• Crosll, Alistair and Benjamim Yoskovitz (2013). Lean Analytics: Use Data to Build a Better Startup Faster. O’Reilly. [Link]
  • Doerr, John (2017). Measure What Matters: How Google, Bono, and the Gates Foundation Rock the World with OKRs. Penguin Books [Link]
  • Harford, Tim (2021). How to Make the World Add Up: Ten Rules for Thinking Differently About Numbers. Little, Brown Book Group [Link]
  • Iansiti, Marco and Karim R. Lakhani (2020). Competing in the Age of AI: Strategy and Leadership when Algorithms and Networks Run the World. Harvard Business Review Press [Link]

Articles

  • Davenport, Thomas H. (2013), “Keep Up with Your Quants,” Harvard Business Review [Link]
  • Hill, A., Emily Tedards, and Taran Swan (2021), “Drive Innovation with Better Decision-Making,” Harvard Business Review [Link]

Experimentation

Books

  • Thomke, S. H. (2020). Experimentation works: The surprising power of business experiments. Harvard Business Press. [Link]
  • Bland, D. J., & Osterwalder, A. (2019). Testing Business Ideas: A Field Guide for Rapid Experimentation. Wiley. [Link]

Articles

  • Kohavi, R., Thomke, S., & Vermeer, L. (2020). Building a Culture of Experimentation. Harvard Business Review. [Link]

Ted Talks

  • Teller, A. (2016). The unexpected benefit of celebrating failure [Video]. TED Conferences. Available at: [Link]

Grassroots Innovation

Books

  • Høyrup, S., Møller,K., Bonnafous-Boucher, M., Hasse,C. and Lotz, M. (2016). Employee-Driven Innovation: A New Approach. Palgrave Macmillan [Link]
  • Molotsi, H. and Zias, J. (2018). The Intrapreneur’s Journey. Jeff Zias. [Link]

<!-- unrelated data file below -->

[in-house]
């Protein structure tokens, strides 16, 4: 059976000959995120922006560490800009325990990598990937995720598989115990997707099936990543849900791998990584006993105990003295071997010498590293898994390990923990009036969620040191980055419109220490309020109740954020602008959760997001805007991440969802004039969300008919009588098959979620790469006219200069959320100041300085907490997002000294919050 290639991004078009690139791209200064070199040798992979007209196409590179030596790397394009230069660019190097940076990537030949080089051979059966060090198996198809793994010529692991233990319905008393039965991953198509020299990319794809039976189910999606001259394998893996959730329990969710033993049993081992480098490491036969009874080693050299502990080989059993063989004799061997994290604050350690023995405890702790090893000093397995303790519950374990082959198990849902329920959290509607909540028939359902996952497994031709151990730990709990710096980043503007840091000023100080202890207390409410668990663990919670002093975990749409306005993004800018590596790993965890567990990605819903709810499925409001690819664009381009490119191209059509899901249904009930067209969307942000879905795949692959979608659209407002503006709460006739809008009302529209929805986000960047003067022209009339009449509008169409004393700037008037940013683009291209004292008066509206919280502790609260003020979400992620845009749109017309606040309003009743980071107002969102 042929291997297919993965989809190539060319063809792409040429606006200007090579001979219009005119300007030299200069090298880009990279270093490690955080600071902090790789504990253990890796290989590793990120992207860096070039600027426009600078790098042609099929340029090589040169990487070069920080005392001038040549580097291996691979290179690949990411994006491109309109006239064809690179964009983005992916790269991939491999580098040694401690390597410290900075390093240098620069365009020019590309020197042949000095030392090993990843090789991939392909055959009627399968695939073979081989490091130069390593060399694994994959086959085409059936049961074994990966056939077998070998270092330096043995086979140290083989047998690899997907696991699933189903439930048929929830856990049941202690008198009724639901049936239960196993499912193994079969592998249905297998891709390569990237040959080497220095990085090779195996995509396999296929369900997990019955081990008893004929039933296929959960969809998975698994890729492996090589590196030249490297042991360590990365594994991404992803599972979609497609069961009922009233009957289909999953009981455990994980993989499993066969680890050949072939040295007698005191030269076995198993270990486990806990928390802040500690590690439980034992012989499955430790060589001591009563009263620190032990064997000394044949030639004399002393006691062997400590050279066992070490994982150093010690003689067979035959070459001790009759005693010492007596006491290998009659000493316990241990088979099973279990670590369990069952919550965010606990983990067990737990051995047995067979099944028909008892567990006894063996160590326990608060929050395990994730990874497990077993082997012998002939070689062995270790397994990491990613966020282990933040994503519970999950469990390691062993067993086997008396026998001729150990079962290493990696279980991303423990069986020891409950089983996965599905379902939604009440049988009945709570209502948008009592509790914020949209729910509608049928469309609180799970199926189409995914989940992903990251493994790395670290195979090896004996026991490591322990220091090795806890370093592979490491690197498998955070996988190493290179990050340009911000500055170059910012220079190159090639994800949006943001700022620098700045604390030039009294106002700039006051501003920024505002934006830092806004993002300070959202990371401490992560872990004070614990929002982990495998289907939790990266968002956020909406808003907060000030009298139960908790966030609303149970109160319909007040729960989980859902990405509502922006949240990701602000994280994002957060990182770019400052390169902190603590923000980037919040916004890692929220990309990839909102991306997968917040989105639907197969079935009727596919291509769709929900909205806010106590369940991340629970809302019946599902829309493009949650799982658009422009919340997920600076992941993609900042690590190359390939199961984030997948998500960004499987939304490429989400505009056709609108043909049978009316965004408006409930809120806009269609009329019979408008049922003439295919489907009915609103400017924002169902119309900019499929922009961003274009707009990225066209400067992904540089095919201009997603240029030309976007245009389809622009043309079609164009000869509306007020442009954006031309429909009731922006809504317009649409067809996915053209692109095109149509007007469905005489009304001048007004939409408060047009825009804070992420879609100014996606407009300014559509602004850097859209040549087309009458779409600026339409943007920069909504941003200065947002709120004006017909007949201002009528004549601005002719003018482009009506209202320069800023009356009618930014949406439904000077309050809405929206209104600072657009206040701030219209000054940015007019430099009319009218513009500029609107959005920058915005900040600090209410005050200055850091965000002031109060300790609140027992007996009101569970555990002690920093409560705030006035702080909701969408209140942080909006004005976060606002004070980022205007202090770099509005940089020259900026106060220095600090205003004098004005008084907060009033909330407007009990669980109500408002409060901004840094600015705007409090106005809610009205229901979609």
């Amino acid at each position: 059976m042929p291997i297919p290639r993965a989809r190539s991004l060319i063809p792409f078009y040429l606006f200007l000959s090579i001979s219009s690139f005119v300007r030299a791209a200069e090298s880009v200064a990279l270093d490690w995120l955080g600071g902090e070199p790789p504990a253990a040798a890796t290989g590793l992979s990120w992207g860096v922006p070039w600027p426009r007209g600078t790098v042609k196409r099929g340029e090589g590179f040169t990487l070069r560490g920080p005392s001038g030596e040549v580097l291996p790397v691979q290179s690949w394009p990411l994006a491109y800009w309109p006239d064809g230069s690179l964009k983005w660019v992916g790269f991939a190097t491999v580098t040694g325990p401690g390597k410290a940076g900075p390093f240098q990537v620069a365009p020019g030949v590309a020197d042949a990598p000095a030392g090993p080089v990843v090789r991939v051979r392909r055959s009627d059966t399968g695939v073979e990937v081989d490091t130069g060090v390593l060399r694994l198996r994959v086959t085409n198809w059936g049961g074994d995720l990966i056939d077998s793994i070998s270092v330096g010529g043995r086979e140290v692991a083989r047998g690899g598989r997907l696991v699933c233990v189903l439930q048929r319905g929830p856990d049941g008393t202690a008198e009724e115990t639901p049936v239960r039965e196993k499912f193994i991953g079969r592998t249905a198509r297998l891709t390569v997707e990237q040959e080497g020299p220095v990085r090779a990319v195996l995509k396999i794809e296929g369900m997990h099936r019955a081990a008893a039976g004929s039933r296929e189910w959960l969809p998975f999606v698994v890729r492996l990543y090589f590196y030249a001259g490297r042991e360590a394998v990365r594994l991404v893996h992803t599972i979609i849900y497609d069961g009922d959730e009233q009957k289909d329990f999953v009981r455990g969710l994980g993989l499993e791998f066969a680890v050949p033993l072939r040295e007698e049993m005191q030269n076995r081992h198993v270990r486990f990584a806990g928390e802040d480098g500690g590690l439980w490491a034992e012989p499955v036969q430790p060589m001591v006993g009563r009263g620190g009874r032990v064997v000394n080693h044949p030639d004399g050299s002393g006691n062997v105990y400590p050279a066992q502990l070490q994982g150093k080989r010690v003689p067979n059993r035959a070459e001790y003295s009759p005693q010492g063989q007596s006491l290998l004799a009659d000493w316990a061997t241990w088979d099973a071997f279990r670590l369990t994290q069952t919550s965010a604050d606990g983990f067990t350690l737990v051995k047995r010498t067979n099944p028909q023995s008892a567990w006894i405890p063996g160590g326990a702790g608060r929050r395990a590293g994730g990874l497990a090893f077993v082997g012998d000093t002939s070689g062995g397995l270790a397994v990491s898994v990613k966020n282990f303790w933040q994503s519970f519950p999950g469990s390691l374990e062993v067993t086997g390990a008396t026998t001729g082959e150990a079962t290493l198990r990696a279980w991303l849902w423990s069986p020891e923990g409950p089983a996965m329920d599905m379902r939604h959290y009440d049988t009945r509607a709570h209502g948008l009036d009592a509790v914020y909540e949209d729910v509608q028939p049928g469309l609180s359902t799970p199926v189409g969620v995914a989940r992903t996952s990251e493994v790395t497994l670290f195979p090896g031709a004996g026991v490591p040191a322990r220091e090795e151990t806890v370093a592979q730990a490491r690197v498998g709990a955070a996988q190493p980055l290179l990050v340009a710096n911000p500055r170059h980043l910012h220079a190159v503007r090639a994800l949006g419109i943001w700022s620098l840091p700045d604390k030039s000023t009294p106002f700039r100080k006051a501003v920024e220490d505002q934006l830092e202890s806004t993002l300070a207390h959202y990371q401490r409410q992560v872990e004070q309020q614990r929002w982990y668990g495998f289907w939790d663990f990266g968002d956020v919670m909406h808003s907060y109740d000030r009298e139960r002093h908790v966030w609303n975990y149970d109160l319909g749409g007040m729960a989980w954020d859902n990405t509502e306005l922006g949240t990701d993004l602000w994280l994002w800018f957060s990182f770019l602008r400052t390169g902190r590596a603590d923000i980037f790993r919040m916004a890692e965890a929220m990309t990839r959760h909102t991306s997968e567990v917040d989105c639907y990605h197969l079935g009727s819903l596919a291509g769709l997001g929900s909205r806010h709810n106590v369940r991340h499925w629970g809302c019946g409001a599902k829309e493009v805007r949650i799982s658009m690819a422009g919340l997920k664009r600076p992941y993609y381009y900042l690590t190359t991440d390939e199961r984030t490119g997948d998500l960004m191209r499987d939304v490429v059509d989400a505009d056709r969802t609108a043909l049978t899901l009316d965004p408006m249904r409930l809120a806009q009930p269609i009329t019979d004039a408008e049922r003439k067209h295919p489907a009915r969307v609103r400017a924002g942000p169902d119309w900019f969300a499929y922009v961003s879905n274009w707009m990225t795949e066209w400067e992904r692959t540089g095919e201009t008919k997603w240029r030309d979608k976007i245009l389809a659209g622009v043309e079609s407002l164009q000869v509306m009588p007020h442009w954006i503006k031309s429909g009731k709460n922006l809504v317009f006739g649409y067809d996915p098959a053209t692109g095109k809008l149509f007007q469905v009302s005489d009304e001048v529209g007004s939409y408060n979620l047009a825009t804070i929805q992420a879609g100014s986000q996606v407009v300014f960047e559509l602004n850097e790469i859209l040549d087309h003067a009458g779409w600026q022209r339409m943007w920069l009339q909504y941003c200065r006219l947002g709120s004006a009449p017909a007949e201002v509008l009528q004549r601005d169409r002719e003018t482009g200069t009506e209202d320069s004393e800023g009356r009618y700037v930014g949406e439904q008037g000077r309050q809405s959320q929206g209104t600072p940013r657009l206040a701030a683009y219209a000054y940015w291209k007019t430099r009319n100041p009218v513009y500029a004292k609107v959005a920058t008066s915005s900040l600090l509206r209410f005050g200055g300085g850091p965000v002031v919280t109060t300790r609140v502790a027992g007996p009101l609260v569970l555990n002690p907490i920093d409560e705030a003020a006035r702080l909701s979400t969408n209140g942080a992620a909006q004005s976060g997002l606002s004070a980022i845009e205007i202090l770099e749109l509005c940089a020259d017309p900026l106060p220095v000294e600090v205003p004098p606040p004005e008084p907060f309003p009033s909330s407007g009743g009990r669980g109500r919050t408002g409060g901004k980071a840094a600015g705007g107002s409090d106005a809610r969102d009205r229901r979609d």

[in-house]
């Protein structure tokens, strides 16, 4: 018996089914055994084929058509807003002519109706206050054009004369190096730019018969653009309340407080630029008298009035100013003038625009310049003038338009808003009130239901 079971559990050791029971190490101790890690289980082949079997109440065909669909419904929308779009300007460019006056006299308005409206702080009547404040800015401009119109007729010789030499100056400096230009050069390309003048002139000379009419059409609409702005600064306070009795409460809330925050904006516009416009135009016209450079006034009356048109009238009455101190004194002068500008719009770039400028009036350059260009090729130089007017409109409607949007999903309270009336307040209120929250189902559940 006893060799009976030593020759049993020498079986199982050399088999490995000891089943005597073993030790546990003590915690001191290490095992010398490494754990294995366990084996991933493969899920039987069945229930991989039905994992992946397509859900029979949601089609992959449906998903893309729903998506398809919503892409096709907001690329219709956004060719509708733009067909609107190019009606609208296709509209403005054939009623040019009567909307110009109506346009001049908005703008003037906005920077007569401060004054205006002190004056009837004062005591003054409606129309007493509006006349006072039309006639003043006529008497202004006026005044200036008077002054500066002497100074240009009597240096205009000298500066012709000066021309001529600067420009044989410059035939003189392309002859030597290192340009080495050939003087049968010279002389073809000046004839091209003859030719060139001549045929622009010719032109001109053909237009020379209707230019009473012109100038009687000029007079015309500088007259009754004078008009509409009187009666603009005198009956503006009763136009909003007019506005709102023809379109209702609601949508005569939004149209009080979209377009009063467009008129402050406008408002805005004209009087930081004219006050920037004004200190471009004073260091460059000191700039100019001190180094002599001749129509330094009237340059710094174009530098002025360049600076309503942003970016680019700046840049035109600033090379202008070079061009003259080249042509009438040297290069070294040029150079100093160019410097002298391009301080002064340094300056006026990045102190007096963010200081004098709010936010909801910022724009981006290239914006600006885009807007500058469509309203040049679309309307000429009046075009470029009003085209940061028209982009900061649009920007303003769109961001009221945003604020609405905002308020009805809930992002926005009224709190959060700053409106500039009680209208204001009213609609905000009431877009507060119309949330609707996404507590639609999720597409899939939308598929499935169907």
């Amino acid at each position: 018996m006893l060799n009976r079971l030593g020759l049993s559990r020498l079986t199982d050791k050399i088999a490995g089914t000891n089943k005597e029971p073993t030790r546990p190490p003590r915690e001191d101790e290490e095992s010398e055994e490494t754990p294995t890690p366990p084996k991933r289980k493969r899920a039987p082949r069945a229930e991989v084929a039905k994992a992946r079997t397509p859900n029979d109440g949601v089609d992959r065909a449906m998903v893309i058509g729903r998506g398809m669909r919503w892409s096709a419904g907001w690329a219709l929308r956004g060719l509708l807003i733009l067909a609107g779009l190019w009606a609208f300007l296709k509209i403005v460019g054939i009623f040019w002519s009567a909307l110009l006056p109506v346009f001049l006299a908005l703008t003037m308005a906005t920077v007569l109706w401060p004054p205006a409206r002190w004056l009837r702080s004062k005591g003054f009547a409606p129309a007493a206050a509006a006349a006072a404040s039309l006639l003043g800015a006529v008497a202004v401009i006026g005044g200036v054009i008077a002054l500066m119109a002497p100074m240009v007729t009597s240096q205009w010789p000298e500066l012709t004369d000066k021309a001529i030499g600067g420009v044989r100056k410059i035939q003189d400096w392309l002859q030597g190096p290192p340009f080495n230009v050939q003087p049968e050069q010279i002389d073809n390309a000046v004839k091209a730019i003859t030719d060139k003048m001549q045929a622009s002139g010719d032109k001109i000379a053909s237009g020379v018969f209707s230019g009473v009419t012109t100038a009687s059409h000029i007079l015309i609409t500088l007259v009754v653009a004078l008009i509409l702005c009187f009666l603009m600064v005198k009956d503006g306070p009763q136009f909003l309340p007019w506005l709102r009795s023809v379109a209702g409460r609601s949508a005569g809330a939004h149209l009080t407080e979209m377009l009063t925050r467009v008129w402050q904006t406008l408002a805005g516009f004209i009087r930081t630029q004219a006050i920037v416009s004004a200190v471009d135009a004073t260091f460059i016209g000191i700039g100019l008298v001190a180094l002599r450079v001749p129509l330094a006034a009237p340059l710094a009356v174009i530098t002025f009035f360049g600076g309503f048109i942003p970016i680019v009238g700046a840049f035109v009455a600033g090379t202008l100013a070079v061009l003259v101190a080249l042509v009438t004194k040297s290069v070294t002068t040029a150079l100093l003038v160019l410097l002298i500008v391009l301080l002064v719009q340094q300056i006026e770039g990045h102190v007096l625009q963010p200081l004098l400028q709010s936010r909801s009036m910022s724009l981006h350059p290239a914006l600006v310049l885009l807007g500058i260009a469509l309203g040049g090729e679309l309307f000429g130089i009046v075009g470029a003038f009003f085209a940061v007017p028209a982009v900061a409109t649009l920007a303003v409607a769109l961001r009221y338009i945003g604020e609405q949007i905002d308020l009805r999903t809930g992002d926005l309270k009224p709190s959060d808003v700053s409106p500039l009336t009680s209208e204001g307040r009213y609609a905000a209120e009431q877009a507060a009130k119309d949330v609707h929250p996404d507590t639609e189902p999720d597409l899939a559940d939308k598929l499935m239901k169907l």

Articles

  • Benbya, H., & Leidner, D. (2018). How Allianz UK Used an Idea Management Platform to Harness Employee Innovation. MIS Quarterly Executive17(2). [Link]
  • Gulati, R. (2018). Structure that’s not stifling. Harvard Business Review96(3), 68-79. [Link]
  • Lessl, M., Trill, H., & Birkinshaw, J. (2018). Fostering Employee Innovation at a 150-year-old Company. HBR.org12(17), 1-5. [Link]
  • Stremersch, S., Camacho, N., Keko, E., & Wuyts, S. (2022). Grassroots innovation success: The role of self-determination and leadership style. International Journal of Research in Marketing, 39(2), 396-414. [Link]

Podcasts

  • Up Next with Gabriella Mirabelli: Interview with Elio Keko on IJRM paper “Grassroots innovation success: The role of self-determination and leadership style” [Link]

Jobs to Be Done

Books

  • Kalbach, Jim and Michael Tanamachi (2020). The Jobs to Be Done Playbook: Align Your Markets, Organization, and Strategy Around Customer Needs. Two Waves Books. [Link]
  • Ulwick, Anthony W. (2016). Jobs to be Done: Theory to Practice. IDEA BITE PRESS. [Link]
  • Wunker, Stephen, Jessica Wattman, and David Farber (2023). Jobs to Be Done: A Roadmap for Customer-Centered Innovation. Amacom [Link]

Articles

  • Christensen, Clayton, Taddy Hall, Karen Dillon and David S. Duncan (2016), “Know Your Customers’ ‘Jobs to be Done’”, Harvard Business Review, Sep. [Link]

Lean Startup

Books

  • Blank, Steve (2020). The Four Steps to the Epiphany: Successful Strategies for Products that Win. Wiley. [Link]
  • Ries, Eric (2011). The Lean Startup: How Today’s Entrepreneurs Use Continuous Innovation to Create Radically Successful Businesses [Link]
  • Thomke, Stefan H. (2020). Experimentation Works: The Surprising Power of Business Experiments. Harvard Business Press [Link]

Articles

  • Amy Gallo (2017) “A Refresher on A/B Testing,” HBR.org [Link]